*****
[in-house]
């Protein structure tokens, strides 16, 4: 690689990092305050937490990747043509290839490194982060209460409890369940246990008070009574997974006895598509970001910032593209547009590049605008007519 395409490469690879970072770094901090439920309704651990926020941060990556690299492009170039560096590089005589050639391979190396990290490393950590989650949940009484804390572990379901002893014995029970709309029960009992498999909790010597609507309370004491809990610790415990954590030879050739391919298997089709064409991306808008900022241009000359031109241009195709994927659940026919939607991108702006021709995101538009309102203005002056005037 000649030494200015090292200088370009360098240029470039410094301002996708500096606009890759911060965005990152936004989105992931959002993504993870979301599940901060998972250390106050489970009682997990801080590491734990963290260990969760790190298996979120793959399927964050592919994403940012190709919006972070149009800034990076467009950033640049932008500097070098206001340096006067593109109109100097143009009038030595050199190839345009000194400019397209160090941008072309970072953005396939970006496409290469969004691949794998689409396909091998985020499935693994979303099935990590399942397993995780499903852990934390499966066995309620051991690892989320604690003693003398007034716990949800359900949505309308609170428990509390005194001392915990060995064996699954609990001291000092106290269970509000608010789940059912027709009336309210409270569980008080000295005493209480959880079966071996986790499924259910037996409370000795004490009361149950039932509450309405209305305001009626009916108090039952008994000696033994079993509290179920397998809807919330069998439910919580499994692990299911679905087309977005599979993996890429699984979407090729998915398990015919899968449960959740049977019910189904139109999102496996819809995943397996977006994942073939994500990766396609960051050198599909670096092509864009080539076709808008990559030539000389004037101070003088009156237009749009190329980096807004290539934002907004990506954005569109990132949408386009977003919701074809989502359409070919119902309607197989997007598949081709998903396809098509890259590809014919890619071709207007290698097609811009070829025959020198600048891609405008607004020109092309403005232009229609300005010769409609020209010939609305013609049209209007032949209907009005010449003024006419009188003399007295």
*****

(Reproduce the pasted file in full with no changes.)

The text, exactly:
[in-house]
């Protein structure tokens, strides 16, 4: 690689990092305050937490990747043509290839490194982060209460409890369940246990008070009574997974006895598509970001910032593209547009590049605008007519 395409490469690879970072770094901090439920309704651990926020941060990556690299492009170039560096590089005589050639391979190396990290490393950590989650949940009484804390572990379901002893014995029970709309029960009992498999909790010597609507309370004491809990610790415990954590030879050739391919298997089709064409991306808008900022241009000359031109241009195709994927659940026919939607991108702006021709995101538009309102203005002056005037 000649030494200015090292200088370009360098240029470039410094301002996708500096606009890759911060965005990152936004989105992931959002993504993870979301599940901060998972250390106050489970009682997990801080590491734990963290260990969760790190298996979120793959399927964050592919994403940012190709919006972070149009800034990076467009950033640049932008500097070098206001340096006067593109109109100097143009009038030595050199190839345009000194400019397209160090941008072309970072953005396939970006496409290469969004691949794998689409396909091998985020499935693994979303099935990590399942397993995780499903852990934390499966066995309620051991690892989320604690003693003398007034716990949800359900949505309308609170428990509390005194001392915990060995064996699954609990001291000092106290269970509000608010789940059912027709009336309210409270569980008080000295005493209480959880079966071996986790499924259910037996409370000795004490009361149950039932509450309405209305305001009626009916108090039952008994000696033994079993509290179920397998809807919330069998439910919580499994692990299911679905087309977005599979993996890429699984979407090729998915398990015919899968449960959740049977019910189904139109999102496996819809995943397996977006994942073939994500990766396609960051050198599909670096092509864009080539076709808008990559030539000389004037101070003088009156237009749009190329980096807004290539934002907004990506954005569109990132949408386009977003919701074809989502359409070919119902309607197989997007598949081709998903396809098509890259590809014919890619071709207007290698097609811009070829025959020198600048891609405008607004020109092309403005232009229609300005010769409609020209010939609305013609049209209007032949209907009005010449003024006419009188003399007295």